And Now You Know: BREVITIES was a local news column

Published 9:17 am Saturday, February 17, 2018

By Mike Louviere

In Orange in the early 1900s, the Orange Daily Leader dedicated nearly a quarter of a page to a column called “Brevities”. The column focused on local people, mostly social notes, and ads for local businesses. The editor wrote: “Everybody reads the city Brevities column. News for these columns can be telephoned to 192 day time and also at night.” The column was popular and many took advantage of the invitation to send in items.

Joe’s Restaurant located at 507 Front Street advised that they were the place to go to find “fine Berwick Bay oysters.”

There was a report that the Miller-Townsend Grain Company had made an agreement with B.F. Hewson for space in the new Hewson building that was under construction. Miller-Townsend was going to have a 25 X 90 foot space with a concrete floor.

The output of the Orange Sawmill Company was going to be devoted to the manufacture of cypress shingles. It was expected the shingles would be the sole product for two to three weeks.

“Your suit pressed at Orange Tailoring Company for 50 cents. Suits scoured (?) for $1.50. New phone 536.”

(Editor’s note: Scoured is a cleaning procedure for wool; a textile most likely used for suits in the time period.)

Rain had been a problem: “On account of the heavy rain which flooded the streets for a short while last evening, both moving picture shows failed to open their doors. This is the second time the benefit performance for the choir of the Methodist church has been rained out.”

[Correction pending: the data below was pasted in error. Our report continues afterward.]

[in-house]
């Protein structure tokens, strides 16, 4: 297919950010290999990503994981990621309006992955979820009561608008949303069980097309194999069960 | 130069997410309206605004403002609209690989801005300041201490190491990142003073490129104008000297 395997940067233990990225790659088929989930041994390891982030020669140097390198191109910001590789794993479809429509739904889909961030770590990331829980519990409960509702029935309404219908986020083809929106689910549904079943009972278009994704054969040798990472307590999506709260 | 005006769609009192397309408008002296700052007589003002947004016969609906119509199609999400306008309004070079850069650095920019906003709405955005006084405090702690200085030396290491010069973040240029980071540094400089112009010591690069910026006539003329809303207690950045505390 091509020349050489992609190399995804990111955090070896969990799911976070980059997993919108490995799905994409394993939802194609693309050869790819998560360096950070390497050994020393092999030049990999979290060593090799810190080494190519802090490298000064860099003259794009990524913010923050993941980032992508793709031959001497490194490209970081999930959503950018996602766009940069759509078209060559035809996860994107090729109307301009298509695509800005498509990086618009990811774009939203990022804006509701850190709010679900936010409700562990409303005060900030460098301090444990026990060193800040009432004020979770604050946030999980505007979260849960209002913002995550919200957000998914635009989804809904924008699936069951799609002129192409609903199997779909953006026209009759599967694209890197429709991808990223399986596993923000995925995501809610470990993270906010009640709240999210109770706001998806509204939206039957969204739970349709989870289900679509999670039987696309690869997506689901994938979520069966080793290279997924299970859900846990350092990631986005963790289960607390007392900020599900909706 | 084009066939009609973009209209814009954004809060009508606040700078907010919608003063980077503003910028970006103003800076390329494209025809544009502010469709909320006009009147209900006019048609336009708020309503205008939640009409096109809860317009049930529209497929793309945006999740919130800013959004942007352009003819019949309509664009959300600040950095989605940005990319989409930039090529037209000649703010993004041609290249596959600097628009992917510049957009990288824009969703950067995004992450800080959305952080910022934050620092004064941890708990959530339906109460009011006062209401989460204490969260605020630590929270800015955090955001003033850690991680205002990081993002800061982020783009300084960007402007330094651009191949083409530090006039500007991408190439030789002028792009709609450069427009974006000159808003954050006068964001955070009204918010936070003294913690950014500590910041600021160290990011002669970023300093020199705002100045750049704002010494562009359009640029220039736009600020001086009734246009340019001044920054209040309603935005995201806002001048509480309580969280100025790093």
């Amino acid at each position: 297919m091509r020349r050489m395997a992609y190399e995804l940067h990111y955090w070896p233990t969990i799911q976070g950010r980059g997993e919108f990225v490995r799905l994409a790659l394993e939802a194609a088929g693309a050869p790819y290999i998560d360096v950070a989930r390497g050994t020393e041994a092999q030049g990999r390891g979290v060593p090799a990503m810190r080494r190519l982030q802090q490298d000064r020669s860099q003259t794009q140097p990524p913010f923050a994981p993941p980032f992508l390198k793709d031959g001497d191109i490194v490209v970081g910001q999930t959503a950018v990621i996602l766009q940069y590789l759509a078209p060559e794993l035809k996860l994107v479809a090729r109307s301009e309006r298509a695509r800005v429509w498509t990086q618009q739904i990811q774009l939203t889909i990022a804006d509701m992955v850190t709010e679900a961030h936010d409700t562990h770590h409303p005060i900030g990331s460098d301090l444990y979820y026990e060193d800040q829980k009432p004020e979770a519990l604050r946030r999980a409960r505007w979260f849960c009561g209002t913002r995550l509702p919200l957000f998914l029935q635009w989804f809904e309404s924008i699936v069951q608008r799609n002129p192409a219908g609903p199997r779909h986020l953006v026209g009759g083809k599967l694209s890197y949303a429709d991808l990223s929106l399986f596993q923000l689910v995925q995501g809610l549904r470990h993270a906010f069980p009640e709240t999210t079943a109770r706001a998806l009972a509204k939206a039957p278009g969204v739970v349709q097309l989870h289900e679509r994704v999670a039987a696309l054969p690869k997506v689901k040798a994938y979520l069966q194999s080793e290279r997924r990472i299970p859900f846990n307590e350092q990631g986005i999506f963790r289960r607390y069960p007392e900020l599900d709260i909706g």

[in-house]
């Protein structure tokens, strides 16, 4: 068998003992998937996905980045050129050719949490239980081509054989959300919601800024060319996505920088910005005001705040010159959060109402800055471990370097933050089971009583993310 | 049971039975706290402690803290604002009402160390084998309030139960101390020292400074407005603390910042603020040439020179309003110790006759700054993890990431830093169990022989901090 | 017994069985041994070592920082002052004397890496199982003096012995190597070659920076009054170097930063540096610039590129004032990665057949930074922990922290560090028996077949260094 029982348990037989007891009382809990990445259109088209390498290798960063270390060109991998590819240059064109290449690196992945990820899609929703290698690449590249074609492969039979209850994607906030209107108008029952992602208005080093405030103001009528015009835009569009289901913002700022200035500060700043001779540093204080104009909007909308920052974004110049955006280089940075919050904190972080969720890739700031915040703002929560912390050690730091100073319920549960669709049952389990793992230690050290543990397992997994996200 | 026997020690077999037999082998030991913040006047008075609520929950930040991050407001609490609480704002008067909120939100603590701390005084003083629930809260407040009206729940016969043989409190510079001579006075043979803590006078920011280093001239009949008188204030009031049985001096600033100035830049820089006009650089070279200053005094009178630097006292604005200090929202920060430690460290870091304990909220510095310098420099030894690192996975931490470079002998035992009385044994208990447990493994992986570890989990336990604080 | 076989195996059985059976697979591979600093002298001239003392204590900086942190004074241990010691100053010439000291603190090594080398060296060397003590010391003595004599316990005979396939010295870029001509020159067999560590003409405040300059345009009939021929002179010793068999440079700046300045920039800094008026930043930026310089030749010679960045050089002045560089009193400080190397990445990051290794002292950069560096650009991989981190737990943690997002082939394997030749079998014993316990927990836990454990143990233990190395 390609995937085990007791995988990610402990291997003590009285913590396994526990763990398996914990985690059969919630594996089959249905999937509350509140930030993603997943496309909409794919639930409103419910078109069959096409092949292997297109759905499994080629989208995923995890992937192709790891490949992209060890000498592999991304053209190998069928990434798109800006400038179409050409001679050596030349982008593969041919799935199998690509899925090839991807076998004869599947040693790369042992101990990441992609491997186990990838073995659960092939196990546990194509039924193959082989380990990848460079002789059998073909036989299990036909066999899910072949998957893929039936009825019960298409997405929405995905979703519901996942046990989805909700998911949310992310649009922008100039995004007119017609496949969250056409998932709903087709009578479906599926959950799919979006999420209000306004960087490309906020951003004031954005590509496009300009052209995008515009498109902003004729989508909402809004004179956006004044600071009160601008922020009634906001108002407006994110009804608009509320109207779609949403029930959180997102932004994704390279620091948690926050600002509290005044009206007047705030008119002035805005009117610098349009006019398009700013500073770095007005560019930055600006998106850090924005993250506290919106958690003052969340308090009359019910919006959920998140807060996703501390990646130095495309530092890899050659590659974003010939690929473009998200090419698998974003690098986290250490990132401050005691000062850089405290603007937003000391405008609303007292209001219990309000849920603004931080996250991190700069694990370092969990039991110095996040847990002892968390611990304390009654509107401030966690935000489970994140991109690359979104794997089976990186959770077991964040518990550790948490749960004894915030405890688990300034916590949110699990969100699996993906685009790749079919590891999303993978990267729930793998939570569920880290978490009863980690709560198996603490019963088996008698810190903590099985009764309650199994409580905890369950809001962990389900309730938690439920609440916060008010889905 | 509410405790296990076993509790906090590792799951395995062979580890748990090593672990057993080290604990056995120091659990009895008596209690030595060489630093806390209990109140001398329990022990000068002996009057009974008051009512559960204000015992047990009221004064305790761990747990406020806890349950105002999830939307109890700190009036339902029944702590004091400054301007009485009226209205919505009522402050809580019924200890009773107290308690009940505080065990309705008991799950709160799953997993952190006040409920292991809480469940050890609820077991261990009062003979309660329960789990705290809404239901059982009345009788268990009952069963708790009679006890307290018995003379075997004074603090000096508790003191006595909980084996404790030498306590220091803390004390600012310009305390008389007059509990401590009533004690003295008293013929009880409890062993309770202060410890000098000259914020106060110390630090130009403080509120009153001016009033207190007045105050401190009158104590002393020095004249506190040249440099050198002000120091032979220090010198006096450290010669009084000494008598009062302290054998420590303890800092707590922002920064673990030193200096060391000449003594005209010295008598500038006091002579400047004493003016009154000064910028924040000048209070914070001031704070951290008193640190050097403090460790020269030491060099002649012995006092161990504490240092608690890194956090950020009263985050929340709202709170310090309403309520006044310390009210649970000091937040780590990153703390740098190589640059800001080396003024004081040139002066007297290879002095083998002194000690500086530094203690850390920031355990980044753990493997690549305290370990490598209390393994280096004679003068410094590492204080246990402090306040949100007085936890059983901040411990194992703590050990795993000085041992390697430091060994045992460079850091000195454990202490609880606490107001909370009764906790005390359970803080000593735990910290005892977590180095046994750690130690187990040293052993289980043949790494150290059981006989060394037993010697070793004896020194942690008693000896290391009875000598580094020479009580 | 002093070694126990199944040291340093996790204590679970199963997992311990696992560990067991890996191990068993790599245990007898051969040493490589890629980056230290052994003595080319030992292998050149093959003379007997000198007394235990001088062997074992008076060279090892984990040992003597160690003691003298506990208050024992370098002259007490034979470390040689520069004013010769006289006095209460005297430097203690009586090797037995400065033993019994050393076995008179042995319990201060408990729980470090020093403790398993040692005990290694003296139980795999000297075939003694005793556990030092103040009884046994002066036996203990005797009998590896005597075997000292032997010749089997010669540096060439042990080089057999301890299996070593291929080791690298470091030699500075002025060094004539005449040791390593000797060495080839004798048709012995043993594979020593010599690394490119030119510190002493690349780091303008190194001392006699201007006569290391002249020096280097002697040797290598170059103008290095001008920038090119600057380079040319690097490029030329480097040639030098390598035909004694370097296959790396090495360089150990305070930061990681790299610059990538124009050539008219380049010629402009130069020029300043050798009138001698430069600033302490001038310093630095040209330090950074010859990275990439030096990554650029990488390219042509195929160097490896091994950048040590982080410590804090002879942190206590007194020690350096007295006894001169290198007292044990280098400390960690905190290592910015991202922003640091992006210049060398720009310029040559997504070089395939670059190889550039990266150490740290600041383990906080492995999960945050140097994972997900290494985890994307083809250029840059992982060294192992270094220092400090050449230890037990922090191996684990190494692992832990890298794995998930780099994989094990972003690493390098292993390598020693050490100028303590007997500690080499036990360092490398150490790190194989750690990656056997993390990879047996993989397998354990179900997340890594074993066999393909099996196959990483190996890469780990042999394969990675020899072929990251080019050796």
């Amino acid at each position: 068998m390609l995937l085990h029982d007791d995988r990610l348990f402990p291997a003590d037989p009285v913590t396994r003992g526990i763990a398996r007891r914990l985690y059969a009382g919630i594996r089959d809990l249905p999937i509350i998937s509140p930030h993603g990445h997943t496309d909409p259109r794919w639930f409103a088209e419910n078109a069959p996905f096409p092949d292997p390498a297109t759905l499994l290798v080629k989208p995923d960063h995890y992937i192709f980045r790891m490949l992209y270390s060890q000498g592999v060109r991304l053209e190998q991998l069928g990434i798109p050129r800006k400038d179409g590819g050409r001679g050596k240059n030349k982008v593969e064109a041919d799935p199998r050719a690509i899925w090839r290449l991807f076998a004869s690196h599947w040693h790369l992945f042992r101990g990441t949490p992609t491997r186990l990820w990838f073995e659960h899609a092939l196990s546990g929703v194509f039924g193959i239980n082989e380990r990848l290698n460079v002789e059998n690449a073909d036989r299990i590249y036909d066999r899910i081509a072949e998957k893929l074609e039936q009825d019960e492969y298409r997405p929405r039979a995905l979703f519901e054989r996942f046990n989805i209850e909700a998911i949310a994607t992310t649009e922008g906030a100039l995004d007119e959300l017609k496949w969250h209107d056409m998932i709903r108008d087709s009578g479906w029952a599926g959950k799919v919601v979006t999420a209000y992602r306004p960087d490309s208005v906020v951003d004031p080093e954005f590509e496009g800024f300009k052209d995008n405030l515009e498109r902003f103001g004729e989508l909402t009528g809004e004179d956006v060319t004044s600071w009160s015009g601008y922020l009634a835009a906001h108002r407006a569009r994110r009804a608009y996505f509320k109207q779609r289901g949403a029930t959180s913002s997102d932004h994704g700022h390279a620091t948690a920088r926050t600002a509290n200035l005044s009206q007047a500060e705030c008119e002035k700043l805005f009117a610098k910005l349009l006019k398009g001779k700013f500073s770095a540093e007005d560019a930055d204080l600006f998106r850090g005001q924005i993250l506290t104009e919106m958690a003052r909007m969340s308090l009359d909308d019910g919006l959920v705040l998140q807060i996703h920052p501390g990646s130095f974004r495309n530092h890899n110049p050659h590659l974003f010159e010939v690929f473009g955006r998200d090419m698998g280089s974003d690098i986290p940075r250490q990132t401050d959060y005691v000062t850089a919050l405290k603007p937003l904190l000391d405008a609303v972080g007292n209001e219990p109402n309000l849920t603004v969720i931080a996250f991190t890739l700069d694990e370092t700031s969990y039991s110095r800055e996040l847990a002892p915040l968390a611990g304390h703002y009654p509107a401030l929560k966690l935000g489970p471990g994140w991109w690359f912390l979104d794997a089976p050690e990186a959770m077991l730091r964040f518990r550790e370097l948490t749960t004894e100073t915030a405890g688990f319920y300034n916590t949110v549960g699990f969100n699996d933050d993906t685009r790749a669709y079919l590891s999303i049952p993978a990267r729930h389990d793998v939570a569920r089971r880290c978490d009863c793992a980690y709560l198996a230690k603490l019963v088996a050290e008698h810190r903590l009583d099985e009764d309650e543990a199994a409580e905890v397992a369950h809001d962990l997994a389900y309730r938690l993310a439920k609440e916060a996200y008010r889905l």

McFarland’s Jewelers’ ad asked a question, “Can a gold filled watch case be told from a solid gold one? No, not until 25 years if bought at McFarland’s.”

It was reported that Mr. and Mrs. A.H. Rogers had reached Orange “after a very pleasant voyage from England. They will spend some time at the home of Mr. and Mrs. Esquevel at the Cove.”

Jimmy Jackson owned a grocery store at Cherry and 12th Streets. Jackson said, “I can furnish the best family groceries very cheap, give me a trial, new phone 378.” He also stated he had a delivery wagon.

Two local men were leaving Orange to pursue higher education: “Oscar Harrington left yesterday morning for Houston at which place he will matriculate in the Massey Business College. Frank Skeeler expects to leave in a day or two for College Station at which place he will matriculate in the A & M College.”

“Julius Miller of the Miller Furniture Company, accompanied by his daughter, Miss Hortense, spent a day in Beaumont.”

“Josh Griffith was a business visitor to Beaumont yesterday, returning to Orange last night.

“M. Beaubine, travelling representative of the Houston Chronicle was here today.”

It was reported Oliver Bland, “an old citizen of the city” was very ill.

The Orange Lumber Company was “getting out a nice schedule of timber which will be taken to Port Arthur in tow of a local boat for shipment to a foreign port.”

Nutraline was a popular feed for livestock at the time. Miller-Townsend had just unloaded a shipment and stated, “You just ought to have seen the horses, mules, and old cows smiling this morning when they smelled that Nutraline being unloaded at the Miller-Townsend Grain Company’s store. No better feed on earth.”

“When playing the society roll, your clothes are to be considered. Keep them cleaned and pressed well. Call telephone 243, the Bon Ton Tailoring Parlor, Front Street.”

Taking the opportunity to tell of the benefits of advertising in the Leader, they stated; “A short while ago Mike Wickersheimer decided to sell a beautiful vacant lot on Orange Avenue. Nothing was accomplished until he placed an ad in the want columns of the Leader. The property was sold yesterday to Trav Linscomb.”

It seems that a regular reader of the Brevities column could stay informed about the happenings in Orange, of its citizens, and the businesses of the city.

“And now you know”